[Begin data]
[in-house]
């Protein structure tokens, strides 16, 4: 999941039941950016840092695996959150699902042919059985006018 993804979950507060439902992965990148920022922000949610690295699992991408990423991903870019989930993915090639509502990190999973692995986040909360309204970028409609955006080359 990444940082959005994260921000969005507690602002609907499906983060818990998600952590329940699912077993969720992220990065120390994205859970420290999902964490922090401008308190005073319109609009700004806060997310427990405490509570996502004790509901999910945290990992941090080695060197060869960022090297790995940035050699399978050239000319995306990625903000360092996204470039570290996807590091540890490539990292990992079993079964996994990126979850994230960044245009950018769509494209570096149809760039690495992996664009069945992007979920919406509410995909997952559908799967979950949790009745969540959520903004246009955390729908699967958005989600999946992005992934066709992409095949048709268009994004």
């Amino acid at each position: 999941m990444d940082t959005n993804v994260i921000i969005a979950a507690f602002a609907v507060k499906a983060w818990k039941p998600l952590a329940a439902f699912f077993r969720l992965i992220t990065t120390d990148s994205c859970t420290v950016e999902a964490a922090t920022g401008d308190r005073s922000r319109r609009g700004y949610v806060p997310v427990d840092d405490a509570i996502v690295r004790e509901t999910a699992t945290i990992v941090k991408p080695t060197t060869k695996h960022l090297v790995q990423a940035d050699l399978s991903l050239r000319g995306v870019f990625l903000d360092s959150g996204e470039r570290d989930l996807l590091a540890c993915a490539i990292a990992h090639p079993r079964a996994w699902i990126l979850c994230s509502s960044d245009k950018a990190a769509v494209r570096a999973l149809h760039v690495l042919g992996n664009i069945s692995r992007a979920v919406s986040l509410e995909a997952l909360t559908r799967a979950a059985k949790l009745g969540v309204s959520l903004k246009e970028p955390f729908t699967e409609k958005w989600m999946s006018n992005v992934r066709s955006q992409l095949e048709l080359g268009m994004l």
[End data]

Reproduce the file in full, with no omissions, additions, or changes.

[in-house]
């Protein structure tokens, strides 16, 4: 999941039941950016840092695996959150699902042919059985006018 993804979950507060439902992965990148920022922000949610690295699992991408990423991903870019989930993915090639509502990190999973692995986040909360309204970028409609955006080359 990444940082959005994260921000969005507690602002609907499906983060818990998600952590329940699912077993969720992220990065120390994205859970420290999902964490922090401008308190005073319109609009700004806060997310427990405490509570996502004790509901999910945290990992941090080695060197060869960022090297790995940035050699399978050239000319995306990625903000360092996204470039570290996807590091540890490539990292990992079993079964996994990126979850994230960044245009950018769509494209570096149809760039690495992996664009069945992007979920919406509410995909997952559908799967979950949790009745969540959520903004246009955390729908699967958005989600999946992005992934066709992409095949048709268009994004």
């Amino acid at each position: 999941m990444d940082t959005n993804v994260i921000i969005a979950a507690f602002a609907v507060k499906a983060w818990k039941p998600l952590a329940a439902f699912f077993r969720l992965i992220t990065t120390d990148s994205c859970t420290v950016e999902a964490a922090t920022g401008d308190r005073s922000r319109r609009g700004y949610v806060p997310v427990d840092d405490a509570i996502v690295r004790e509901t999910a699992t945290i990992v941090k991408p080695t060197t060869k695996h960022l090297v790995q990423a940035d050699l399978s991903l050239r000319g995306v870019f990625l903000d360092s959150g996204e470039r570290d989930l996807l590091a540890c993915a490539i990292a990992h090639p079993r079964a996994w699902i990126l979850c994230s509502s960044d245009k950018a990190a769509v494209r570096a999973l149809h760039v690495l042919g992996n664009i069945s692995r992007a979920v919406s986040l509410e995909a997952l909360t559908r799967a979950a059985k949790l009745g969540v309204s959520l903004k246009e970028p955390f729908t699967e409609k958005w989600m999946s006018n992005v992934r066709s955006q992409l095949e048709l080359g268009m994004l």